However, the tuition fees are likely to greatly increase in the aftermath of Brexit, even for European students. This is likely to significantly reduce the number of foreign students that choose the UK for their studies. While the tuition fees have not increased yet, the current expectations have already scared many future students away from the UK, as they are afraid their tuition fees will skyrocket in the middle of their studies, in about two years, when Brexit materializes.
The UK has been a major trading counterpart for most EU countries. More specifically, thanks to its remarkably strong currency in all the recent years, UK has been a major importer of goods from most EU countries. This is clearly depicted in the chart below, which shows that the imports of UK have exceeded its exports every single year in the last decade.
However, the plunge of the British pound in the aftermath of the referendum has rendered foreign goods much more expensive to the UK citizens than they used to be. Therefore, Brexit is likely to limit the amount of goods that are imported in the UK while it will also increase the UK exports, as they are now cheaper to the other countries than they used to be. All in all, the EU countries will have a negative impact in their trading surplus with the UK, as their imports will increase and their exports will decrease.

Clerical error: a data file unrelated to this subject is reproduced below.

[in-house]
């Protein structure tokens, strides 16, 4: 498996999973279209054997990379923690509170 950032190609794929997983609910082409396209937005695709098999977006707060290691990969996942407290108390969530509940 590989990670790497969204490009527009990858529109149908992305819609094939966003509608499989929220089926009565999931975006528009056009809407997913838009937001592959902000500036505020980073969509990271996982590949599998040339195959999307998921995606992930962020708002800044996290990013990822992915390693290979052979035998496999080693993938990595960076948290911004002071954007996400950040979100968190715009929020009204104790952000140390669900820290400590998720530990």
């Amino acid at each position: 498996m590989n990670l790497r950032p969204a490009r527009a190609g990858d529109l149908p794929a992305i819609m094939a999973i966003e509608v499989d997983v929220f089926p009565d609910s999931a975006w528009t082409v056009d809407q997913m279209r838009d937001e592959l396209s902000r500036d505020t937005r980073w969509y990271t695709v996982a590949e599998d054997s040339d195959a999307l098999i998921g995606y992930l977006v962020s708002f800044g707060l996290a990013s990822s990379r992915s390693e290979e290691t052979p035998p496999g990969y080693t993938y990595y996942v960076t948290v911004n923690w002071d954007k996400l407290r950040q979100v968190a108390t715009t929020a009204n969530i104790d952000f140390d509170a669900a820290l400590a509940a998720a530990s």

Finally, the EU countries will miss the huge contribution of the UK to the EU budget every year. More specifically, the UK contributed 16.6 B euros in the total budget of 142 B euros of the EU in 2015. Thus the UK made up 12% of the EU budget last year. When Brexit materializes, this significant contribution will be lost and hence the EU countries will have to raise their own contributions accordingly.
To sum up, while most analysts have been discussing the effect of Brexit on the UK, they should realize that the effect will probably be much greater on some EU countries, particularly the smallest and most vulnerable ones. Thanks to its weakening currency, the UK will enjoy a significant improvement in its trading balance, as its imports will decrease and its exports will decrease, while its European counterparts will experience the opposite. Moreover, the latter will miss the great contribution of the UK to the EU budget and thus they will miss a meaningful external boost in their economies. Of course this does not mean that the EU will suffer as a result of Brexit. It only means that some EU countries, particularly the smallest and most vulnerable ones, may incur a significant drag in their economies due to Brexit.
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I wrote this article myself, and it expresses my own opinions. I am not receiving compensation for it (other than from Seeking Alpha). I have no business relationship with any company whose stock is mentioned in this article.